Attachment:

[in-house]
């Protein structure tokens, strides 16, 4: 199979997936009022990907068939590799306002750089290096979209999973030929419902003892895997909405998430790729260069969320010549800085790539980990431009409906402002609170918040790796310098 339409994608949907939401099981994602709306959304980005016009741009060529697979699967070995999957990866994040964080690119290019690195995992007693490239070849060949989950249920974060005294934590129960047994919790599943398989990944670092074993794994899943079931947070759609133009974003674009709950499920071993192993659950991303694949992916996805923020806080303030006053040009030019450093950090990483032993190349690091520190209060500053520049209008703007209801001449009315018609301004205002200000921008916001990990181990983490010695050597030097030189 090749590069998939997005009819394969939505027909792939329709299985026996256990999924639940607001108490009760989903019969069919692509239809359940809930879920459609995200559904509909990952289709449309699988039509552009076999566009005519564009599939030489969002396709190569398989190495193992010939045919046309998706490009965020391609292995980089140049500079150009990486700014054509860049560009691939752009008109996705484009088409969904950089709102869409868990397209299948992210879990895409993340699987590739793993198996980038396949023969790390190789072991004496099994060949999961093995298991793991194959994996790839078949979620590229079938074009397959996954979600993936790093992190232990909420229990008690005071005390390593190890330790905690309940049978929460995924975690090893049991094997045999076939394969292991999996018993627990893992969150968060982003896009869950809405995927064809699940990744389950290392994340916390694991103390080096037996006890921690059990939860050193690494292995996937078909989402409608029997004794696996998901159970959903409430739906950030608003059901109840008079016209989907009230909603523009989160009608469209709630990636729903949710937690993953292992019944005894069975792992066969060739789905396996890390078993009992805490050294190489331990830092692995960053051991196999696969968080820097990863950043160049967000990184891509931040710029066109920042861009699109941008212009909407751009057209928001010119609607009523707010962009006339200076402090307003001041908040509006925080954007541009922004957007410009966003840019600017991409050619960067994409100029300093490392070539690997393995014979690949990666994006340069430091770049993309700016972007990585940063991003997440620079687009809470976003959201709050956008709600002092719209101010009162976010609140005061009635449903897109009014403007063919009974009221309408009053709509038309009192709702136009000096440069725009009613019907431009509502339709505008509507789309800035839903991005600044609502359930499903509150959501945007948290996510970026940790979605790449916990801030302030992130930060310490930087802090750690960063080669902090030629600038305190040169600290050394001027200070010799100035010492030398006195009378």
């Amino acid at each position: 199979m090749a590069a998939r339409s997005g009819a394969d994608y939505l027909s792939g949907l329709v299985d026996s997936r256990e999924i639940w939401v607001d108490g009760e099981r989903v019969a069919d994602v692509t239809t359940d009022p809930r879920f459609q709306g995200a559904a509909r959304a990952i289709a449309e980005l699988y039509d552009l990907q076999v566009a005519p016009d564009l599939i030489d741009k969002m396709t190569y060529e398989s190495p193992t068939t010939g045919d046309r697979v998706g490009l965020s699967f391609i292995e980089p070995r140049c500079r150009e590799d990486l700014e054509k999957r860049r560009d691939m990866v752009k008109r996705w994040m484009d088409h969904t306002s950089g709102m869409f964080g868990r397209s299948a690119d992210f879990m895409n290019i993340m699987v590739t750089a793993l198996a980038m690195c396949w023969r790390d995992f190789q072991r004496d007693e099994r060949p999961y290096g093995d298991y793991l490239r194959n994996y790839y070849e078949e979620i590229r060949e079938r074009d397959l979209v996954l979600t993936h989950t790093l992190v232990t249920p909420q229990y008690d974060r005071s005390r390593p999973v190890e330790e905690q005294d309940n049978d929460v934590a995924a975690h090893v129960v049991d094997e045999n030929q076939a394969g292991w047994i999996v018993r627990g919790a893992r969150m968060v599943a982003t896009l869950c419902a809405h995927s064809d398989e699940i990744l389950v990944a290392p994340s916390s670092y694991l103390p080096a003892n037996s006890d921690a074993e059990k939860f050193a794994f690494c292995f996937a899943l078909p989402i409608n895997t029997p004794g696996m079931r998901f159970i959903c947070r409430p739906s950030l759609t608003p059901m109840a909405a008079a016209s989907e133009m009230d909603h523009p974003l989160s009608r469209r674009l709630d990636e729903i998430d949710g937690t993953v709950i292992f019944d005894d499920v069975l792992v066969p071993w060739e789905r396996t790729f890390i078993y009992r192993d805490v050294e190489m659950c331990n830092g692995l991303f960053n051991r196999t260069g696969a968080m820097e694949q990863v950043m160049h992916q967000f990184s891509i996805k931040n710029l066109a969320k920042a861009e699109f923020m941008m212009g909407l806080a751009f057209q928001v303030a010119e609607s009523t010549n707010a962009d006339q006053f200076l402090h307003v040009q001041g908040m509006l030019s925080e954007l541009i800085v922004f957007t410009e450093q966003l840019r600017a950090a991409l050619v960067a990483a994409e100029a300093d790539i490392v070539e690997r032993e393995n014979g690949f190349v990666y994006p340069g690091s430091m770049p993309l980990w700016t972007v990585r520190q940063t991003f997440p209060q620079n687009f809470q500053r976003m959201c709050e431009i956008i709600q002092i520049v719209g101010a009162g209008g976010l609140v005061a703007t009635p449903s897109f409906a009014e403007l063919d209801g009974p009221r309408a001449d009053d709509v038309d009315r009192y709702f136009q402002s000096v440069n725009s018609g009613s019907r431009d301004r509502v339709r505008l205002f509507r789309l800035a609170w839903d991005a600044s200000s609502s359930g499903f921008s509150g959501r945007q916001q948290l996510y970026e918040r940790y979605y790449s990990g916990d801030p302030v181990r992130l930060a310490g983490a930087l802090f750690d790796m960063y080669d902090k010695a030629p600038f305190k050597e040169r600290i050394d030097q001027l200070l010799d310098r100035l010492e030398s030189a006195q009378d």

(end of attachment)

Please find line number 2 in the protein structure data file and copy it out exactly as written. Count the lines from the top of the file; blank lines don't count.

């Protein structure tokens, strides 16, 4: 199979997936009022990907068939590799306002750089290096979209999973030929419902003892895997909405998430790729260069969320010549800085790539980990431009409906402002609170918040790796310098 339409994608949907939401099981994602709306959304980005016009741009060529697979699967070995999957990866994040964080690119290019690195995992007693490239070849060949989950249920974060005294934590129960047994919790599943398989990944670092074993794994899943079931947070759609133009974003674009709950499920071993192993659950991303694949992916996805923020806080303030006053040009030019450093950090990483032993190349690091520190209060500053520049209008703007209801001449009315018609301004205002200000921008916001990990181990983490010695050597030097030189 090749590069998939997005009819394969939505027909792939329709299985026996256990999924639940607001108490009760989903019969069919692509239809359940809930879920459609995200559904509909990952289709449309699988039509552009076999566009005519564009599939030489969002396709190569398989190495193992010939045919046309998706490009965020391609292995980089140049500079150009990486700014054509860049560009691939752009008109996705484009088409969904950089709102869409868990397209299948992210879990895409993340699987590739793993198996980038396949023969790390190789072991004496099994060949999961093995298991793991194959994996790839078949979620590229079938074009397959996954979600993936790093992190232990909420229990008690005071005390390593190890330790905690309940049978929460995924975690090893049991094997045999076939394969292991999996018993627990893992969150968060982003896009869950809405995927064809699940990744389950290392994340916390694991103390080096037996006890921690059990939860050193690494292995996937078909989402409608029997004794696996998901159970959903409430739906950030608003059901109840008079016209989907009230909603523009989160009608469209709630990636729903949710937690993953292992019944005894069975792992066969060739789905396996890390078993009992805490050294190489331990830092692995960053051991196999696969968080820097990863950043160049967000990184891509931040710029066109920042861009699109941008212009909407751009057209928001010119609607009523707010962009006339200076402090307003001041908040509006925080954007541009922004957007410009966003840019600017991409050619960067994409100029300093490392070539690997393995014979690949990666994006340069430091770049993309700016972007990585940063991003997440620079687009809470976003959201709050956008709600002092719209101010009162976010609140005061009635449903897109009014403007063919009974009221309408009053709509038309009192709702136009000096440069725009009613019907431009509502339709505008509507789309800035839903991005600044609502359930499903509150959501945007948290996510970026940790979605790449916990801030302030992130930060310490930087802090750690960063080669902090030629600038305190040169600290050394001027200070010799100035010492030398006195009378």